It has been an interesting day down in Melbourne brainstorming many of the technologies that might impact on the higher education sector in the next 5 years. This brainstorming is forming the basis of the upcoming Horizon.Au Report – a version of the Horizon Report tailored specifically for the Australian and New Zealand community.
The North American 2008 report is available from Horizon, and there is a special Museums Report coming very very soon too.
The standard discussions around cloud computing, APIs, data sharing, participatory learning, open education licensing and many other things have been discussed so I’m just going to blog a couple of really exciting technologies I’ve become aware of through today rather than anything else. With such a diverse group of people here it has been exciting to hear about some of the things that institutions are experimenting with or planning to in the near future. The full report is being developed and will be out later this year.
One thing to note with these reports is that I learned that they try to describe the technologies that ‘jump the chasm’ from niche uptake (under 16% target population usage) to mainstream uptake – rather than those that are current niche (educational virtual worlds) or already mainstream activities (such as YouTube style video).
Here’s some of the cool things that have come up so far.
Camspace – use your webcam so that anything you hold in you hand becomes a WiiMote-style controller for any game!
LiveScribe – ‘computational paper’, or in other words a pen device that not only audio records your notes but also video captures them. It can even be used as an interface device – draw a calculator on paper and it becomes a real calculator. Draw an envelope on paper and write an email address to create an email to that person.
Buttons – an art project from a little while back that is a camera that shows you photos taken by other people (in Flickr) at the time you press the shutter (rather than taking a photo of the scene you are viewing). Extending this to geo-spatial, it would become possible to see the scene you are seeing as others have previously ‘seen it’.
Exposure – Similar to Buttons but available as one of the first iPhone applications. Exposure talks about a feature called ‘Near Me’ which shows you other people’s photos from near where you are taking a photo. Not only does this help you take better photos, learning from others, but also, means you can avoid taking the ‘tourist’ snap.
Possibly more to come.
3 replies on “Some new technologies talked about at the Horizon.au Inaugural Meeting – July 2008”
Seb, these are really cool apps. My question tho is what is this sector/group doing about changing attitudes and work practices of academics to actually use these technologies with their students or at least to understand this new world that operates with fewer rules coupled with rapid feedback mechanisms??
The actual report is aimed at the upper levels of higher ed and is about awareness raising of trends that are already unevenly distributed through a number of universities and also unevenly distributed within those universities as well.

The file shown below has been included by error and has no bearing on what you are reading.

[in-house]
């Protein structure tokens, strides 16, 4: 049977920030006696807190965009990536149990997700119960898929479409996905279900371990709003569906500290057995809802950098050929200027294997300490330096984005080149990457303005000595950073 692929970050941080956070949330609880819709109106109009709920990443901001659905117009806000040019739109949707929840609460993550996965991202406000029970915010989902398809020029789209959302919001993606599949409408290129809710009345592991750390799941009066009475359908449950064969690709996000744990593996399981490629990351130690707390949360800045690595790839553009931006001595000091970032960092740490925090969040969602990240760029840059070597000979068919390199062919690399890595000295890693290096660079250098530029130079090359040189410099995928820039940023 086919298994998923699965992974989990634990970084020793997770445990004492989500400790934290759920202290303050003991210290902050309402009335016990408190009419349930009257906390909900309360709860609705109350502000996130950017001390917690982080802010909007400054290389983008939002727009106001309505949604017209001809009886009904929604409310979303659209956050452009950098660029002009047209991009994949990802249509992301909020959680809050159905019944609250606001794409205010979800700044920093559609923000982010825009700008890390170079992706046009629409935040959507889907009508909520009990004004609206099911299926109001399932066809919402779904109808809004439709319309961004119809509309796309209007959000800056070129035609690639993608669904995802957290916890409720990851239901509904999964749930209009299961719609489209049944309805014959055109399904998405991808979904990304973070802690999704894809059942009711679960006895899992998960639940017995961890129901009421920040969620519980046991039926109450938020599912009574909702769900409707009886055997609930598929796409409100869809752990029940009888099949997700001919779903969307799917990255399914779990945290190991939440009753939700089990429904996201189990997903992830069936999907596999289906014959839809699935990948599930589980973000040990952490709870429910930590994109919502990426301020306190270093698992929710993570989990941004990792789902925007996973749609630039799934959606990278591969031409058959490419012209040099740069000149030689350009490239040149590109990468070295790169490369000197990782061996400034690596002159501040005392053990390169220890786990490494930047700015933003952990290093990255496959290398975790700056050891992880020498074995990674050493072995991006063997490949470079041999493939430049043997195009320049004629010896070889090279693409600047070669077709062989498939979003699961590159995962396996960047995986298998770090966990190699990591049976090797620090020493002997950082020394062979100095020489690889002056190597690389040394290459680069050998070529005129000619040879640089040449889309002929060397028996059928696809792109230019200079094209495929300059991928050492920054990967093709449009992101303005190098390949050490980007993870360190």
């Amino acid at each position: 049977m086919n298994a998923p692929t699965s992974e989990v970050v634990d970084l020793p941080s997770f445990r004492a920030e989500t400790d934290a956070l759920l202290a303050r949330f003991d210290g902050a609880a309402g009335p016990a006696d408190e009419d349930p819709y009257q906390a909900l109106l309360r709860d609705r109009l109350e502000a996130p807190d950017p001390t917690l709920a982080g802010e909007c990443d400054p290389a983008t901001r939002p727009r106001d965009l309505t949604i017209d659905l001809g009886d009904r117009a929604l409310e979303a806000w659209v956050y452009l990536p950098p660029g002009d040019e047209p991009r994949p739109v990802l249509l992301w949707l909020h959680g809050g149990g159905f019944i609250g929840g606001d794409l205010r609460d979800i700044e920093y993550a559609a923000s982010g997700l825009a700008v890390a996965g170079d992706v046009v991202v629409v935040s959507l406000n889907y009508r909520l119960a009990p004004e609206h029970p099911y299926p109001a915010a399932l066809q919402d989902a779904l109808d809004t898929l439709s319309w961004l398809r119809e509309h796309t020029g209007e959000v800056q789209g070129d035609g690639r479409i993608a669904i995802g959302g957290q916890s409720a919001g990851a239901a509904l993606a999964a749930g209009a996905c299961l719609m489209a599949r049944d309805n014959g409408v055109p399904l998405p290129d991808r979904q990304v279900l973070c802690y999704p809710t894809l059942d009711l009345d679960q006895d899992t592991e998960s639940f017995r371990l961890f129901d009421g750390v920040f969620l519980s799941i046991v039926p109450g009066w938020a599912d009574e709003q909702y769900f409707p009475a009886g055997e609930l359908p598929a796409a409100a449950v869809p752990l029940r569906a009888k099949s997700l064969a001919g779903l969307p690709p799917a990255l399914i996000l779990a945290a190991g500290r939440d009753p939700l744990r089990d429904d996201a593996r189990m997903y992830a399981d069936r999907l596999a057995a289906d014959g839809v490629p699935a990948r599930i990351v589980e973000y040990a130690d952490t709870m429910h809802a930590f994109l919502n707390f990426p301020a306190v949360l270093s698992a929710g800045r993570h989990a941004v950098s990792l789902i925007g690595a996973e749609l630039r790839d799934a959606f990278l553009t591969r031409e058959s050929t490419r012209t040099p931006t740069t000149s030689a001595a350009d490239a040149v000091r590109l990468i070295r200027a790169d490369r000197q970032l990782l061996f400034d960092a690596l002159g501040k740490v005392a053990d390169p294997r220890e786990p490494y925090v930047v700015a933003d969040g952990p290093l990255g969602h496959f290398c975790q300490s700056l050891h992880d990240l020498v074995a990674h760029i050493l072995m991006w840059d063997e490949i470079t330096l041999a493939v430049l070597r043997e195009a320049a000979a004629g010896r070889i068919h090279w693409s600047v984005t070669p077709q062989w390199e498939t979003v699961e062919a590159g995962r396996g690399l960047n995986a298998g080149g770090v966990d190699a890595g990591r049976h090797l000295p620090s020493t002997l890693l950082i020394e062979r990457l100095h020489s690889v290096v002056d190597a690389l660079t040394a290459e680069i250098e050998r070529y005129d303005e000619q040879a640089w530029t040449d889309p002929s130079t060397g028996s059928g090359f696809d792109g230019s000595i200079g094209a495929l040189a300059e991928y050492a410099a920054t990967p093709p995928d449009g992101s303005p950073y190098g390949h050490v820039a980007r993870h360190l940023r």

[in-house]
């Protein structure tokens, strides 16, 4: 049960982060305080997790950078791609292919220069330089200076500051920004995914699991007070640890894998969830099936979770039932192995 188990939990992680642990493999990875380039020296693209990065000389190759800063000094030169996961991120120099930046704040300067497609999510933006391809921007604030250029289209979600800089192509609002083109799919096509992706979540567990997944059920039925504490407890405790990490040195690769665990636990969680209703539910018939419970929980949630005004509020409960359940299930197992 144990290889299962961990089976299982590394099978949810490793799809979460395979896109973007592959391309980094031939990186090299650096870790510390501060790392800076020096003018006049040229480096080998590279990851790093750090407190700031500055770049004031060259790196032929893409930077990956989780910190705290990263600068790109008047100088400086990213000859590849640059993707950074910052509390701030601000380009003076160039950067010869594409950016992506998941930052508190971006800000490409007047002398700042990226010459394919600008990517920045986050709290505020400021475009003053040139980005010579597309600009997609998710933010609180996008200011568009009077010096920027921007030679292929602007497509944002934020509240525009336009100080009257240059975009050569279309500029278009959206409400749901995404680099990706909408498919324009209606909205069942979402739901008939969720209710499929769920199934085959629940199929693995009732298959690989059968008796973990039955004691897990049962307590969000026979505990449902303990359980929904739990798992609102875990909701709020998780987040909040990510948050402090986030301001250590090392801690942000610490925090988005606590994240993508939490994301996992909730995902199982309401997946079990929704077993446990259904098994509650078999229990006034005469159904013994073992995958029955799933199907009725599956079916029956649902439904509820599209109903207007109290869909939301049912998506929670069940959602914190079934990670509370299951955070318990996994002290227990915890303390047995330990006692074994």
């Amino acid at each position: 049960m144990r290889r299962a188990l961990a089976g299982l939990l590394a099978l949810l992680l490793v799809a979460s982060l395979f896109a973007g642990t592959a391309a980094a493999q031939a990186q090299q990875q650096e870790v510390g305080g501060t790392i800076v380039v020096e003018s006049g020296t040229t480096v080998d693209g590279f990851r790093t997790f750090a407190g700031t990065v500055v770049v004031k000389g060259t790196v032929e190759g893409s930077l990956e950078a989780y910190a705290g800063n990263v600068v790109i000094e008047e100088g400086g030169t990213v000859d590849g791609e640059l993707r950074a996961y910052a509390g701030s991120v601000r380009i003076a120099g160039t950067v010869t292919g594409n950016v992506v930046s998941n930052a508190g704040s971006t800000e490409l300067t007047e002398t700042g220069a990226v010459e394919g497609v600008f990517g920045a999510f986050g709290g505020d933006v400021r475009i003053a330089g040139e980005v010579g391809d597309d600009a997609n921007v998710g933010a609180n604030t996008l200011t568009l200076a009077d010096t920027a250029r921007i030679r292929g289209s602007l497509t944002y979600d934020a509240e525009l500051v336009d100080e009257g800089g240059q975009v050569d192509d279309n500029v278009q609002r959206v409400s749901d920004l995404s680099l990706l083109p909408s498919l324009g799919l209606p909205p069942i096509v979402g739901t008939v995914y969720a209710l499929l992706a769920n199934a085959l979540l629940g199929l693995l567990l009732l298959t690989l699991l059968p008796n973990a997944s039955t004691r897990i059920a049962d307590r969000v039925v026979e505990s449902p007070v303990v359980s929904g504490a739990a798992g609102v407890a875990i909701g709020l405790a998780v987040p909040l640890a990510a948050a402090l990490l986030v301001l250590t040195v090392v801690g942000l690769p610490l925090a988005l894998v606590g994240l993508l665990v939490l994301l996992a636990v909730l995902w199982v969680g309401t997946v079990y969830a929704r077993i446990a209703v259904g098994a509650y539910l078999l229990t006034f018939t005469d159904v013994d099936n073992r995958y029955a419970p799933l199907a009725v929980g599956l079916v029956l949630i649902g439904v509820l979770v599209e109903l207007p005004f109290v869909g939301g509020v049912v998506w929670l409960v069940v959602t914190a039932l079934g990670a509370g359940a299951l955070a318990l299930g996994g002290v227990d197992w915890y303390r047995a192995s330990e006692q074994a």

As an example – there are already apparently 16 out of 40 Australian universities with a presence in Second Life. Does that mean every student or class is using it? No. Does it mean it is now mainstream? No. But it does show that some sections of some universities are exploring the possibilities and this exploration alone is interesting.
The forthcoming Horizon Museums Report does much the same – identifies in language that CEOs/Directors/Executives can (hopefully) understand – some of the important developing trends that they need to be aware of in technology that are shaping the sector. Some of them will become mainstream, others won’t.
“fewer rules and rapid feedback”
I’m not sure that the ‘new world’ you describe is as evenly distributed as it needs to be yet.
The ABS data reveals that we still only have about 65% of Australian households with a home internet connection (ABS 2007). Now whilst some who don;t have a home connection will access the Internet in other places (work, libraries, possibly mobile etc) it does mean that there are some assumptions that we make that can’t be generalised too much.
Of course, possible segmentation of this ABS data will likely reveal that a greater percentage of household with school-age children have a home internet connection . . .
And that connection is likely to be a broadband connection where it is available, for those that can afford it. Unfortunately, that cuts out most of regional Australia and a surprisingly large fringe of the metropolitan areas, too. I recently found out that Avalon, a new suburb on the edge of Melbourne, doesn’t have broadband, for example.
Without broadband, people might be able to get wireless connectivity via the mobile phone network. This still cuts out rural Australia, but it at least covers most regional towns to some extent. Of course then the price problems become acute.
One day it will all be different, but I don’t see that day coming soon. Currently we (as a nation) cannot agree on the requirements for providing a tender for national broadband coverage, much less providing the coverage itself. In the past, states have worked hard to connect rural schools via satellite dishes and other exotic solutions. However, due to lack of training, understanding and perceived need, a lot of the dishes have ended up as very good nesting places for birds, and not much else, as far as I am aware.
I only mention this because Powerhouse has a strong presence around regional New South Wales and the technologies you mention need a good, fast connection.